The goal of this dissertation is to advance the methods and practices of the field of biblical iconography. In addition, it draws attention to the need for more critical reflection on visual culture studies in related areas of inquiry, including ancient Near Eastern art history, archaeology, and Israelite religion.



Craig Perry
Craig Perry

Craig Perry completed a PhD in history with a dissertation etitled "The Daily Life of Slaves and the Global Reach of Slavery in Medieval Egypt, 969–1250 CE," with Marina Rustow (now of Johns Hopkins University) as his adviser. He is now working as a research associate at Johns Hopkins, on a collaborative grant to research documents of the Cairo Genizah and publish them online.









Abstract of "The Daily Life of Slavery and the Global Reach of Slavery in Medieval Egypt, 969–1250 CE"

This dissertation examines the geography of the slave trade, the role of slavery in the household, and the lives of domestic slave women in the medieval Egyptian Jewish community. I juxtapose records from the Cairo Genizah with medieval chronicles, travelogues, and responsa to illustrate developments at both the macro- and microlevels.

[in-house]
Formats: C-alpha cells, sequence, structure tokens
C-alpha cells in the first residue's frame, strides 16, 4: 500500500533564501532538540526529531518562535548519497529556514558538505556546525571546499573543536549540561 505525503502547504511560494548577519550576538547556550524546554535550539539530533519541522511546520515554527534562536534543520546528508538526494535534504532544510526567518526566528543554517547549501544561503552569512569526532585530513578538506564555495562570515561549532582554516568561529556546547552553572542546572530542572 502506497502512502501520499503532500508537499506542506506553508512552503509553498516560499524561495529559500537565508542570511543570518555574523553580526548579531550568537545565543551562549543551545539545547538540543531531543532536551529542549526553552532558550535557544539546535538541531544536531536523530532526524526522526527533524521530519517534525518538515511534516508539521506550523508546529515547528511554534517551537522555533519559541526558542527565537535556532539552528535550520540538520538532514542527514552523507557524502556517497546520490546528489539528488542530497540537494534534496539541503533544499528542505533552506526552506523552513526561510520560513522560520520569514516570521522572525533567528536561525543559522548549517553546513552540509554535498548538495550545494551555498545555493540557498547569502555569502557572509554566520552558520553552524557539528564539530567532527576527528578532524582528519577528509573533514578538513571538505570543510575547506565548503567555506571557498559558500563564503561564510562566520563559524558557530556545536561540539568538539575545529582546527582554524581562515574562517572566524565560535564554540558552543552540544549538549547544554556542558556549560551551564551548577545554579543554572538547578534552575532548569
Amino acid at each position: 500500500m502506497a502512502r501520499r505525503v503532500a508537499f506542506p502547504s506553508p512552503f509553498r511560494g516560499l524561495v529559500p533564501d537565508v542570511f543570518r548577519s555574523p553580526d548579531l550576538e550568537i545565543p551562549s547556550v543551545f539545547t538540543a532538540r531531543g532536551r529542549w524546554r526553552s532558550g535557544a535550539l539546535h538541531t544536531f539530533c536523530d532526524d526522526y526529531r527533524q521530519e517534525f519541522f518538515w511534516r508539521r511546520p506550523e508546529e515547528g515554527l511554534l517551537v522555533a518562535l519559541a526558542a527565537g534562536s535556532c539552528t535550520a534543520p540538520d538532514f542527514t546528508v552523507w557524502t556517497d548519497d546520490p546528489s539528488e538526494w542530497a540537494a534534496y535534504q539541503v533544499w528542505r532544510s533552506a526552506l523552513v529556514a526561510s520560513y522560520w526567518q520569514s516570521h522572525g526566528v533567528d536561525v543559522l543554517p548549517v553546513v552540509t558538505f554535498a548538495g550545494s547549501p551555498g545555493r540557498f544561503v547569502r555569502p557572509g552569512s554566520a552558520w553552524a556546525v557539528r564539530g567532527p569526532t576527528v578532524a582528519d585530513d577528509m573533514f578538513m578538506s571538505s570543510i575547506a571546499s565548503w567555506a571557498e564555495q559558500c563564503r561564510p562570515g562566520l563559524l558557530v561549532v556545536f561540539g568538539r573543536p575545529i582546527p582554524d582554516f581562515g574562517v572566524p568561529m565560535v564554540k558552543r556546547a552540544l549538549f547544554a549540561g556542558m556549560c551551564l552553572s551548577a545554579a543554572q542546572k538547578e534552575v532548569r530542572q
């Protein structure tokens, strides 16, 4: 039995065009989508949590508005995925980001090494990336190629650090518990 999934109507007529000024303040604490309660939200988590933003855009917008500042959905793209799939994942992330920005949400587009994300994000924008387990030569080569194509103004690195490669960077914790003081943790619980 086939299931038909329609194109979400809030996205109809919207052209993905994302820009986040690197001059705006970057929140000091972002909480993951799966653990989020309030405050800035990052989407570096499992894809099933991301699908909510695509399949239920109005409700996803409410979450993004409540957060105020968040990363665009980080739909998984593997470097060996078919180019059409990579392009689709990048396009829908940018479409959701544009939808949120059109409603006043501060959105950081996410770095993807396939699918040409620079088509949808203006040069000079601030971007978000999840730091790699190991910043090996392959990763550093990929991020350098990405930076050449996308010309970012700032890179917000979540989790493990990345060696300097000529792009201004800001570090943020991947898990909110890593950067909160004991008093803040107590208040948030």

At the geopolitical level, bills of sale and merchant letters allow for a composite portrait of the Egyptian slave population's origins. My analysis of these sources demonstrates that during the course of the twelfth century, Egyptians turned increasingly toward sub-Saharan Africa and the Indian Ocean for slave imports.

The microstudy of slaves' lives provides a window into the everyday life, gendered social world, and legal systems of the Egyptian Jewish community. Domestic slaves were intimately embedded in household life, where free women used them to protect their social status and extend their practical kin networks. The presence of slave women imperiled the status of free women when husbands took slaves as concubines, a practice that was illegal in the Egyptian Jewish community and took place outside the regulatory ambit of communal authorities. I analyze legal codes and responsa alongside documentary records to explain how legal authorities' inability to regulate slave concubinage effectively led to unintended consequences: illicit concubinage greatly disrupted the household; it put the security of free women and children at greater risk; and concubines themselves were more vulnerable given that they lacked clear legal standing.